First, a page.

How Basil, Jamie discovered music after considering religious life

How Basil, Jamie discovered music after considering religious life

Aside from their pop music roots and the enduring love ballads they popularized, Basil Valdez and Jamie Rivera are also known for their affinity for inspirational music.

And they don’t merely sing or listen to it—they try their best to live by its message and use it as an instrument to touch people’s hearts.

“When you sing such songs, you have a responsibility, not only to yourself, but to other people, as well,” Jamie told reporters at a recent press conference for “Love and Light,” a Valentine dinner-concert she will headline with Basil on Feb. 13 at Dusit Thani Manila’s Mayuree Grand Ballroom (call 8891-9999).

“Of course, some people may have this image of you as someone who’s faultless. But no one is. We’re all human. But still, we try to live up to the things we sing about,” added Jamie, who’s known for her renditions of the “Jubilee Song” and “Only Selfless Love,” which she performed with other singers for the late Pope John Paul II during the 2003 World Meeting of Families.

Jamie, who also performed her original composition “We Are All God’s Children” in programs related to Pope Francis’ apostolic visit to the Philippines in 2015, doesn’t mind being dubbed as an “Inspirational Diva,” despite the pressure that comes with the title.

“After all, being Godly … it’s something that we should all aspire to be. And as you get old, you experience more things, you realize your mistakes, you acknowledge the things you have to change, or can’t do again,” Jamie pointed out.

In 1993, Basil released the studio album “Salmo,” which features such inspirational tunes as “Lift Up Your Hands,” “Sundin ang Loob Mo” and the George Canseco-penned “Ama.” “You really need to live the songs you sing. That’s quite the challenge. When I first released the album, I felt like I wasn’t allowed to make mistakes anymore, especially because we’re in the public eye,” he said.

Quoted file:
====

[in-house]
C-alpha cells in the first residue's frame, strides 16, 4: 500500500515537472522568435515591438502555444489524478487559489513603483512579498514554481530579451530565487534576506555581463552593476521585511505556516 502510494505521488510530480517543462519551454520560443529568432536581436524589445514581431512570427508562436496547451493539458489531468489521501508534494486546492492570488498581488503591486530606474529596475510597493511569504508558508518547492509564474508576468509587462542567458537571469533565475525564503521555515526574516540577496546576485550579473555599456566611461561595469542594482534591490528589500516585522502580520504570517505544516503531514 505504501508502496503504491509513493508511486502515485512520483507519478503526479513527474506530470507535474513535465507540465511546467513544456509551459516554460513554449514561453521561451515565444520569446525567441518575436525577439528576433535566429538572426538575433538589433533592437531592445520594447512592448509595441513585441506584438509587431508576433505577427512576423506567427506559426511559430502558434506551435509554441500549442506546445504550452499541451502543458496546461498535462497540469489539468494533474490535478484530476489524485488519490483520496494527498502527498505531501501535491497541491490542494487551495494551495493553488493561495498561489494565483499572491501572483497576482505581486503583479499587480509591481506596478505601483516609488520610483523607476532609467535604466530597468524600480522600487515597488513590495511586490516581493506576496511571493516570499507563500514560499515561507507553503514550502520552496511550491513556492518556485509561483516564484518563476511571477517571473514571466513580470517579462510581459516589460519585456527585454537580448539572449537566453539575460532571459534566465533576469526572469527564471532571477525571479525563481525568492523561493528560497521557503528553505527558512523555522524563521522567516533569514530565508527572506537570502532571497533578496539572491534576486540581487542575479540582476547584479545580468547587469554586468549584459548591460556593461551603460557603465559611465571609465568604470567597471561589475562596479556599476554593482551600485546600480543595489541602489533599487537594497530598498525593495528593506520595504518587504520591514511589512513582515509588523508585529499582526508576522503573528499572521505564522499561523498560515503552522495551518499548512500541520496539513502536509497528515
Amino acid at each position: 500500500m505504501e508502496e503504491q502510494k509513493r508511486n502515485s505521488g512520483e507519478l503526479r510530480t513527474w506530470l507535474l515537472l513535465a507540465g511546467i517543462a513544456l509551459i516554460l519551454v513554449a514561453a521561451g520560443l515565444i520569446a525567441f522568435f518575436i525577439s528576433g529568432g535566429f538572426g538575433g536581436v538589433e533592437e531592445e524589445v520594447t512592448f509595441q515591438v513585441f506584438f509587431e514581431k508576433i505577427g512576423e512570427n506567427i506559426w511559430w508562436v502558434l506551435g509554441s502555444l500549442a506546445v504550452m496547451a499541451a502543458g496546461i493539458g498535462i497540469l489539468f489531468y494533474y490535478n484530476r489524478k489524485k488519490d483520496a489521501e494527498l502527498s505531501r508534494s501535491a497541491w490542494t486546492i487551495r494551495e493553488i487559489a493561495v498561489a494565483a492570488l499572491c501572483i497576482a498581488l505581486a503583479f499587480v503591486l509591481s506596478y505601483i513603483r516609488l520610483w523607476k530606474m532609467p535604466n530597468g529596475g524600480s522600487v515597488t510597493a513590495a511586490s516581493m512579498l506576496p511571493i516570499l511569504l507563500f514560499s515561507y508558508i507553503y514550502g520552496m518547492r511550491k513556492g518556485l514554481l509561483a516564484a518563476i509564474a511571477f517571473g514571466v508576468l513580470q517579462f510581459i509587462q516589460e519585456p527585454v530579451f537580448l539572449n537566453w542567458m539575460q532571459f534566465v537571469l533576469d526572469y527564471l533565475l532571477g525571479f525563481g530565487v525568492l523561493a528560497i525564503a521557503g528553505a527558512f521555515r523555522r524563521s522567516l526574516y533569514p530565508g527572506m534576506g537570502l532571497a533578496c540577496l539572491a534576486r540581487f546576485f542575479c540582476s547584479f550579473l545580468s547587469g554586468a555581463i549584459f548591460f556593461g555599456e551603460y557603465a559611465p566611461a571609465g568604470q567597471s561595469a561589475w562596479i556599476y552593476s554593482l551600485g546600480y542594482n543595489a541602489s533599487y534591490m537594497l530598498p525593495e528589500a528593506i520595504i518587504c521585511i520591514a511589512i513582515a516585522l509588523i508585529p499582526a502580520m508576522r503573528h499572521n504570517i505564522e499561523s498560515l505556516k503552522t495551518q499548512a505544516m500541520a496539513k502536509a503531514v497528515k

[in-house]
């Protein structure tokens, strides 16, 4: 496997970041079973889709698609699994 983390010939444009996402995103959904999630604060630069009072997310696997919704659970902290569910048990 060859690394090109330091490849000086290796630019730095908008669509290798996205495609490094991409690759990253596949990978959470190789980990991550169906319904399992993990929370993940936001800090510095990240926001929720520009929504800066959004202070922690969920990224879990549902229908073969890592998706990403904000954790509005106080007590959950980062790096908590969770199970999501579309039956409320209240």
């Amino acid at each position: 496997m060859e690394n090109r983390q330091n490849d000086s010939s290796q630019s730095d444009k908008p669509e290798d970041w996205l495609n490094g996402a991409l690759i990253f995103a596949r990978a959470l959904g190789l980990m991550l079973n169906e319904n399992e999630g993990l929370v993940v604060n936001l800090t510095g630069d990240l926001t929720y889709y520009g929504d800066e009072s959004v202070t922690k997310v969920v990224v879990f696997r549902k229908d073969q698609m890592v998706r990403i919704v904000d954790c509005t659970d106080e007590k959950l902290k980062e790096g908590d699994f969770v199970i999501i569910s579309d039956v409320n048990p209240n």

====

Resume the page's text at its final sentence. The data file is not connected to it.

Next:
And while he rarely writes songs, Basil is proud that his voice has served as an instrument to inspire. “I allow myself to be used by the Lord and some of the country’s greatest composers to bring life to their songs,” related the OPM icon, whose faith has only gotten stronger over the years.

“I have a deeper sense of spirituality,” he said. “I have been praying the Rosary since January 2009, and I haven’t missed a day. I have been prayerful; I maintain a personal relationship with Him. I talk to the Lord every day, and give back the glory to Him.”

Another thing the two artists have in common is that they both entertained thoughts of joining religious orders when they were young: Basil considered priesthood; Jamie, nunhood. “My family was prayerful and I grew up praying the Rosary with them. I had plans of entering a convent, but that changed over time,” she said. Basil, who took up Philosophy in college, mulled studying Theology afterward and, at one point, “really wanted” to enter the seminary. “I truly enjoyed those things. I consulted my Jesuit friends about the possibility of entering, but they reminded me that I’m a singer and that I can use my voice to help people,” he related. “They said, ‘That’s a gift from the Lord—use it.’”

Still, they found themselves in a unique position to inspire. “When we see people singing our songs or using them for worthy causes … that’s heartening. You get to touch others’ lives and, in turn, they change yours. Singing for people in need and listening to their stories has changed me,” Jamie said. “I gain more insights as I continue to perform inspirational songs,” Basil added. “At 68, I will continue to perform as often as I can continue making people happy with the music I interpret.”